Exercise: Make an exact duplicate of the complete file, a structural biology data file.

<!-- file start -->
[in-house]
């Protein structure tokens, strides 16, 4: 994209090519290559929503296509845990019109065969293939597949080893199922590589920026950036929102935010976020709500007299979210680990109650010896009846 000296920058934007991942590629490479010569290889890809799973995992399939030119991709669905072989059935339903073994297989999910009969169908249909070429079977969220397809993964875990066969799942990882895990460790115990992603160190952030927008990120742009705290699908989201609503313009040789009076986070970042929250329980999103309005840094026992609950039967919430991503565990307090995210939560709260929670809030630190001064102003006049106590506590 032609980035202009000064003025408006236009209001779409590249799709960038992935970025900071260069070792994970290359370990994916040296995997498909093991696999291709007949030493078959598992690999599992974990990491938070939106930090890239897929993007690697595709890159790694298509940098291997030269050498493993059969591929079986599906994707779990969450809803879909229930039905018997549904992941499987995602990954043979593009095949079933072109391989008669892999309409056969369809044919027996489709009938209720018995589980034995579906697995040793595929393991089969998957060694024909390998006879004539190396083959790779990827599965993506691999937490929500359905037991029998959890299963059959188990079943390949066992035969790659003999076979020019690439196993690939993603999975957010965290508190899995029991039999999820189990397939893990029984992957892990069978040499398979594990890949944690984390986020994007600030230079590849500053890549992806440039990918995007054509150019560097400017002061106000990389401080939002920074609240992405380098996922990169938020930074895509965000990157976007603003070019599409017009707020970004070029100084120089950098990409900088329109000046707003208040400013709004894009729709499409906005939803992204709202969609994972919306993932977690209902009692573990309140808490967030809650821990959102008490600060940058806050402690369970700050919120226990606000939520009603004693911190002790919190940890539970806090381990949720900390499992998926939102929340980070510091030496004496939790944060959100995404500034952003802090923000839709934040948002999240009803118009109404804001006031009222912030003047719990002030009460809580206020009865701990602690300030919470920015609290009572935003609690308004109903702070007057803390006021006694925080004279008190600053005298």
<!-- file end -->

[in-house]
């Protein structure tokens, strides 16, 4: 994209090519290559929503296509845990019109065969293939597949080893199922590589920026950036929102935010976020709500007299979210680990109650010896009846 000296920058934007991942590629490479010569290889890809799973995992399939030119991709669905072989059935339903073994297989999910009969169908249909070429079977969220397809993964875990066969799942990882895990460790115990992603160190952030927008990120742009705290699908989201609503313009040789009076986070970042929250329980999103309005840094026992609950039967919430991503565990307090995210939560709260929670809030630190001064102003006049106590506590 032609980035202009000064003025408006236009209001779409590249799709960038992935970025900071260069070792994970290359370990994916040296995997498909093991696999291709007949030493078959598992690999599992974990990491938070939106930090890239897929993007690697595709890159790694298509940098291997030269050498493993059969591929079986599906994707779990969450809803879909229930039905018997549904992941499987995602990954043979593009095949079933072109391989008669892999309409056969369809044919027996489709009938209720018995589980034995579906697995040793595929393991089969998957060694024909390998006879004539190396083959790779990827599965993506691999937490929500359905037991029998959890299963059959188990079943390949066992035969790659003999076979020019690439196993690939993603999975957010965290508190899995029991039999999820189990397939893990029984992957892990069978040499398979594990890949944690984390986020994007600030230079590849500053890549992806440039990918995007054509150019560097400017002061106000990389401080939002920074609240992405380098996922990169938020930074895509965000990157976007603003070019599409017009707020970004070029100084120089950098990409900088329109000046707003208040400013709004894009729709499409906005939803992204709202969609994972919306993932977690209902009692573990309140808490967030809650821990959102008490600060940058806050402690369970700050919120226990606000939520009603004693911190002790919190940890539970806090381990949720900390499992998926939102929340980070510091030496004496939790944060959100995404500034952003802090923000839709934040948002999240009803118009109404804001006031009222912030003047719990002030009460809580206020009865701990602690300030919470920015609290009572935003609690308004109903702070007057803390006021006694925080004279008190600053005298």